Growing Web of Global Capital
By Jerry Harris
Third Wave Study Group
and mergers are growing at an astounding rate and reflect the emergence
of a transnational capitalist class. This class is primarily focused
on world accumulation rather than national markets. To accommodate
their never-ending search for profits new financial structures are
being built. An important development towards this goal is the changing
nature of global stock markets as a tool for transnational investments
A key new strategy
developing among transnational investors is to diversify across
industries regardless of where the corporate headquarters may be.
Says Greg Smith, chief investment strategist for Prudential Securities,
"The really interesting companies are world-class at what they
do, the fact that they are American or Scandinavian is a side issue."(1)
Not all industries have established world integration, but auto,
telecommunications, media, technology, pharmaceuticals and energy
are truly global in nature. This pattern will spread as transnational
capital seeks new areas for investment and growth. As pointed out
by Stefano Cavaglia, head of equity strategy at Brinson Partners,
"The world has changed, and the industry dimension matters
more now than the country dimension." (2)
all possible are the new tools of financial information and production.
Communication technology and the Internet has made possible a borderless
world economy and a 24-hour electronic global stock market. Nationally
based stock markets are experiencing common pressures and opportunities,
and move up and down in closer coordination than ever before. Not
since the Great Depression have markets responded together to the
degree they move today. This underlines their global character,
because the same transnational investment banks and firms are involved
at the same time in similar industries and markets throughout the
also merging in Europe where 11 nations now share the same stock
exchange and interest rates. But even with this level of integration
Sweden's OM Group shocked the business community when they made
a hostile $1.19 billion bid to takeover the London Stock Exchange.
The OM Group has one of the world's most efficient and inexpensive
electronic trading system. Still, the Frankfurt-based Deutsche Borse
will probably either merge with or takeover the London exchange.
Either way, the ongoing process of constructing a common financial
market is on the agenda for transnational capital.
The rise of
global markets has meant a shrinking role for the U.S. stock market.
From 1970 to 1999 market capitalization in the U.S. grew by 2,425%,
but non-U.S. growth surged to 4,999%. This lowered U.S. domination
from 66% of the total down to 49% of the world's $32 trillion in
market capitalization. (3)
pushing stock investments in global industrial sectors is the pace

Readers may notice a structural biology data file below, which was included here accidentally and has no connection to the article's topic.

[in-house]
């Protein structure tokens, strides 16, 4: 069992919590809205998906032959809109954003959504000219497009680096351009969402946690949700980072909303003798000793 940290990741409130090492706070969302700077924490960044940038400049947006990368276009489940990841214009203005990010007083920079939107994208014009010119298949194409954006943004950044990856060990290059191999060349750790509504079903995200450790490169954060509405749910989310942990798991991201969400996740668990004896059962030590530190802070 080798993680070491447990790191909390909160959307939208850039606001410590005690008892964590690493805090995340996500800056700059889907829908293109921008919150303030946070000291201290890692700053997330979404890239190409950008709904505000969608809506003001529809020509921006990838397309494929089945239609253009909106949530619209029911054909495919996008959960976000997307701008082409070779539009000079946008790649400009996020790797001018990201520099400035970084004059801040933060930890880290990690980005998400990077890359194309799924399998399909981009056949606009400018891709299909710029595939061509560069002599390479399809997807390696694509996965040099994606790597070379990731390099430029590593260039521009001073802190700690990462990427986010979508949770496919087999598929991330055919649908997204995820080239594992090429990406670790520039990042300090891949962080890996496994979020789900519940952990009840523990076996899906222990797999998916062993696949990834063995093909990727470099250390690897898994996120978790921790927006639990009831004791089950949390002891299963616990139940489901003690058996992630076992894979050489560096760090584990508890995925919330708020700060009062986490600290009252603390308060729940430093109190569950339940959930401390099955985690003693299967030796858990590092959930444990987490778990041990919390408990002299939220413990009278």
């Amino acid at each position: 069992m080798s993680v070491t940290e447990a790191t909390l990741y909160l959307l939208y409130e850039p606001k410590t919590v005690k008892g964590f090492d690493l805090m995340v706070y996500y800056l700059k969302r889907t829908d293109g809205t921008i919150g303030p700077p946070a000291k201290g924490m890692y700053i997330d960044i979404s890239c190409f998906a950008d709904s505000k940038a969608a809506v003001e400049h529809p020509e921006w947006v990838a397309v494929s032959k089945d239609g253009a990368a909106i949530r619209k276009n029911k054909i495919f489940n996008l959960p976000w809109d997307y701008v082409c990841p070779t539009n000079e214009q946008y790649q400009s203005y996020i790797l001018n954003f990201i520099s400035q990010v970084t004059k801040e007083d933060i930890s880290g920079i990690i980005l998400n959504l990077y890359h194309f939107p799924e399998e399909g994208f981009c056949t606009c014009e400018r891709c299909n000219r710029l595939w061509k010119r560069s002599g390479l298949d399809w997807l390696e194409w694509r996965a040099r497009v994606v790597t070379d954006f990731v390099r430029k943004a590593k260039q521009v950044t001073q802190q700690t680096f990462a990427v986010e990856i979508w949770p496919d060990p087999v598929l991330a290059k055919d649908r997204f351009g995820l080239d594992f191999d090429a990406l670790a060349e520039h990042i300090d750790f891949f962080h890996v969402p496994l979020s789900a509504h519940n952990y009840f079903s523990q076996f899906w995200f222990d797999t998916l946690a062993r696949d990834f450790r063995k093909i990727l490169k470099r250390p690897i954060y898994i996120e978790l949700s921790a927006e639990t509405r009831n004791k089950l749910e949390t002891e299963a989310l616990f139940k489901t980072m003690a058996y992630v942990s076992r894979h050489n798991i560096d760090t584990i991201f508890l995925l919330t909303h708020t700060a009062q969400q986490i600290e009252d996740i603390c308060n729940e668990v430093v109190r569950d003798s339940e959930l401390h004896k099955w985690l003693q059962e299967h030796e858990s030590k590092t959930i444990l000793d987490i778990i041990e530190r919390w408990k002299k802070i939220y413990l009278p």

of cross-border mergers. In the last decade there has been $494.2
billion invested in transnational mergers, with about 75% of these
taking place among corporations in the same business. (4) This is
another aspect of the emerging transnational class. This fundamental
process of building globalized corporations creates the foundation
for worldwide stock investments.
majority of multinational corporations are not thoroughly transnationalized
in terms of their ownership, nonetheless their accumulation is based
on a global strategy of production, labor, and markets. Below is
a chart of some of the largest U.S. corporations with more than
half of their revenues from abroad. (5) It's clear that even an
investor with an "American" strategy who only puts money
into U.S. headquartered corporations on the U.S. stock exchange
still becomes part of the global economy.
In Standard & Poor's index of 500 stocks 80% have revenues from
abroad, and there are 185 major U.S. funds with 70% or more of their
assets in North American corporations with substantial foreign earnings.
(6) Local conditions are still important, and matters such as tax
rates, currency exchange rates, and political stability are all
taken into account. But such factors are also balanced against global
market positions, transnational corporate alliances, and how each
investment fits into a worldwide accumulation strategy.
The value of
currencies is an example of this balancing act between national
and international concerns. Investors need information on how much
revenue is generated in the home market as well as how much comes
from other currency blocks. Volatility in the foreign exchange market
means you can pick the right stock but in the wrong currency. Since
transnational speculators move about $1.7 trillion in currency everyday
a sudden devaluation can ruin a solid investment. Such an international
run caused the Asian crash bankrupting thousands of nationally based
As global structures
become more widespread and entrenched pressures build to push capital
further along the transnational path of development. The force of
the new system creates the conditions for further changes by which
corporations need to compete and survive. Therefore we see changing
methods of investment, ownership and decision making. Progressive
movements need to consider how local conflicts are challenged by
the growing power of the transnational capitalist class. Politics
may be national by nature, but to be relevant they must respond
to changing global conditions.
1. Farrell, Christorper, "The New Global Investor," Business
Week, September 11, 2000, page 160.
3. Ibid, page 162.
5. Der Hovanesian, Mara, "So Who Needs Foreign Investing?,"
Business Week, September 11, 2000. Page 166.
6. Ibid, page 167.